Why is a new, no-kill animal shelter still sitting empty in Independence?

Why is a new, no-kill animal shelter still sitting empty in Independence?



The Independence City Council potentially derailed a plan to operate a new animal shelter in the city.

On Monday, December 17, it voted 6–1 to delay making a decision on an agreement to pay Jackson County to subcontract with Great Plains SPCA to operate a new $5.3 million shelter.

Council members and residents raised concerns about several parts of the deal, including spaying and neutering costs, the jobs of 10 current part-time shelter employees and the aftermath of the five-year contract, according to The Examiner. On January 14, the Council is scheduled to hold a study session to discuss the concerns.

The 27,000-square-foot shelter, with a lodge-style look of wood and stone accents and a hunter-green roof, was slated to open in August 2012 and replace the aging Independence Animal Shelter. More than a year ago, volunteers at the shelter publicly complained about the treatment of animals and the shelter's management.

The mostly anonymous volunteers criticized then-shelter manager Aimee Wells, circulated photos of dogs with mange, and retold stories of animals suffering. A Pitch story ("Dog Days," August 11, 2011) revealed the shelter's less-than-ideal conditions. The hot and dank building was crowded and lacked air conditioning. Wells and Larry Jones, director of the Independence Health Department, said the staff did its best to run the shelter with limited resources. They stressed that change was coming with the new Jackson County shelter set to open in 2012.

A 2009 contract between Independence and Jackson County called for the county to pay for the shelter's construction and for the city to be responsible for operating it for 30 years. A political impasse this fall delayed the opening.

Jackson County Legislator Dennis Waits, a shelter proponent, argued that the city hadn't budgeted for a no-kill shelter (meaning that 10 percent or less of the animals are euthanized). The shelter has sat empty for months while Jackson County and Independence negotiated who would operate it.

The two sides finally announced a tentative deal in the first week of December in which Independence would contract with Jackson County to run the shelter, and the county would subcontract the work to Great Plains SPCA. For the first two years, Independence would pay Great Plains $435,000 a year to run the facility, then $515,000 in each of the final three years of the deal. The shelter would have opened January 1 under the arrangement.

Before the Independence City Council delayed the deal, Great Plains SPCA CEO and Executive Director Courtney Thomas was excited about the nonprofit potentially taking over the shelter.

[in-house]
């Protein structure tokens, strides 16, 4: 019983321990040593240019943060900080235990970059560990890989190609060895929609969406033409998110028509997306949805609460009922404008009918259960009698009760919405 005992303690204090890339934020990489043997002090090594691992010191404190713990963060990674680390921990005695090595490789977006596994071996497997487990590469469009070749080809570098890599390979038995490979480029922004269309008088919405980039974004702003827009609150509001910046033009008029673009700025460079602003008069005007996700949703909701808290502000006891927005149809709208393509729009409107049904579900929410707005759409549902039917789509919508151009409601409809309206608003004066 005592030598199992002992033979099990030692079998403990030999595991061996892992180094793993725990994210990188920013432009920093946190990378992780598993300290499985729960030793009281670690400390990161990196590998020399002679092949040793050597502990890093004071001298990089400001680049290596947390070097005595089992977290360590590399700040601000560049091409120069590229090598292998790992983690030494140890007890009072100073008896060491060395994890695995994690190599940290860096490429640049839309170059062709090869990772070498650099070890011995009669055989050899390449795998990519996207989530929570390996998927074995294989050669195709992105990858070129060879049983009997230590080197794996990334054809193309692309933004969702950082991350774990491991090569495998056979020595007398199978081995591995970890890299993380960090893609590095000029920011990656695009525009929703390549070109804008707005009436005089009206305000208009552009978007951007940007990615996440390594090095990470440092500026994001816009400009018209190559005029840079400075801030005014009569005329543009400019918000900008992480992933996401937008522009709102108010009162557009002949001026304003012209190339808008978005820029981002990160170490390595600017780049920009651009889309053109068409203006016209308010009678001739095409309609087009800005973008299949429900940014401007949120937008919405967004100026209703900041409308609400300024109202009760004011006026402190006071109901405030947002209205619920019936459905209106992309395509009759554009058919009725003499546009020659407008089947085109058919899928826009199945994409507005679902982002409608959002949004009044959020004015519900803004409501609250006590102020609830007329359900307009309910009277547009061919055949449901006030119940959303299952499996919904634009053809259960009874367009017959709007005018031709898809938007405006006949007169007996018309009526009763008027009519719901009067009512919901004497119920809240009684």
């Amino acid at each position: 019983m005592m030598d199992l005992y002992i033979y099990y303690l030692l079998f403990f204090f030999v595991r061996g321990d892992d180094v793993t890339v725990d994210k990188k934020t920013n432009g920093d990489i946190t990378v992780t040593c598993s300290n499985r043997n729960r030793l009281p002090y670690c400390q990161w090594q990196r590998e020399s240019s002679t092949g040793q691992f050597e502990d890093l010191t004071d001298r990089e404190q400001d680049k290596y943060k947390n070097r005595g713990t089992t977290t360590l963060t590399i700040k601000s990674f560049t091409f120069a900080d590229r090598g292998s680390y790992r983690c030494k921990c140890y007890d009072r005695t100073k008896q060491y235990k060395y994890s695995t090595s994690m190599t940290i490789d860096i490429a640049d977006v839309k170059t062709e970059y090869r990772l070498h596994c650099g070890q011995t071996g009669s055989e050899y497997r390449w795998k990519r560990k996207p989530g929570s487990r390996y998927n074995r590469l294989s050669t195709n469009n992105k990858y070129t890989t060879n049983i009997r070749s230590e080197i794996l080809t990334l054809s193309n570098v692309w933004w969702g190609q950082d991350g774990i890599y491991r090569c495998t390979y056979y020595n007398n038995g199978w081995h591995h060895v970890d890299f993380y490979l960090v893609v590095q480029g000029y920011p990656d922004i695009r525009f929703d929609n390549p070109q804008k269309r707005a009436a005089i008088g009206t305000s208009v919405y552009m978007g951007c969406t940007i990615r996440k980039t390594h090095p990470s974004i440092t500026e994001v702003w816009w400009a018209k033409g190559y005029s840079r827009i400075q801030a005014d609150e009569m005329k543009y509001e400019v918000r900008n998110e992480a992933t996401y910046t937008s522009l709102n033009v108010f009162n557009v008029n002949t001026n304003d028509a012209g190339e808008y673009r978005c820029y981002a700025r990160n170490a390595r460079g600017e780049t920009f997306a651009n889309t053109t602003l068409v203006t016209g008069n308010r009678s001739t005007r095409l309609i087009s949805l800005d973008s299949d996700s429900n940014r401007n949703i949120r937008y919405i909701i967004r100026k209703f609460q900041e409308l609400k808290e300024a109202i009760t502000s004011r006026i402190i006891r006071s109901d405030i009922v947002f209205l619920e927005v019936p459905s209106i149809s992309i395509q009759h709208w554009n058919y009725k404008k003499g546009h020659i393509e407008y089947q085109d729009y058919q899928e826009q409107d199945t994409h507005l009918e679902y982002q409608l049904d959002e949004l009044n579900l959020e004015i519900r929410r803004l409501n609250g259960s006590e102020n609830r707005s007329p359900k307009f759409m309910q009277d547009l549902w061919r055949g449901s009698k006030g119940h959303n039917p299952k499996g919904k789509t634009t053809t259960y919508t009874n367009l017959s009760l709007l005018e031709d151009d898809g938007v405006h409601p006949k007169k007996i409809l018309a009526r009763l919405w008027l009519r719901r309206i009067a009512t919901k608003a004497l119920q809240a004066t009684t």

"The shelter is four times the size of the existing shelter," Thomas told The Pitch. "There's a greater opportunity to have a positive impact on the animals of Jackson County and beyond."

The new facility has easier-to-clean cages and an HVAC system that circulates fresh air several times an hour to reduce the spread of airborne diseases. In addition, the shelter has five large outdoor play areas, a shop, and a veterinary area that Thomas said could host college classes.

The cosmetic changes are also noticeable. For instance, cages have been replaced with glass doors.

"We've done away with that jail-like look that is pretty common in many shelters," Thomas explained. "[We] really wanted to focus on showcasing the animals in a very positive way, moving away from the stigma that the shelter is a bad place."

No-kill shelters are expensive ventures, not only for the city and the county but also for Great Plains SPCA.

"The reality is, we could convert Kansas City to a no-kill community overnight with the increased capacity at the Independence facility," Thomas said. "But it takes money to do that. It's going to cost us just over $1.3 million to run this facility."

If the Independence Council agrees to the deal, Great Plains will have to fill the $865,000 gap through donations. Thomas said the cost is worth moving the metro to no-kill.

"We're taking this on at a huge financial risk and burden to our organization because we do believe it's possible," Thomas said, "and we do believe that the community will get behind us and support this, and we want to see this happen."

Great Plains' running the Independence shelter would signal another increase in its profile among animal-shelter and animal-adoption nonprofits.

On December 15, Great Plains opened a new 10,000-square-foot shelter in Merriam, replacing the group's facility from the 1960s. Thomas said the Merriam facility was paid for by a single "donor family that wanted to honor the legacy of their past pets."

Meanwhile, the delay on the Independence shelter means that it will sit empty for at least another month. The Independence City Council considers it again on January 22.

Comments (9)

Showing 1-9 of 9

Add a comment

Add a comment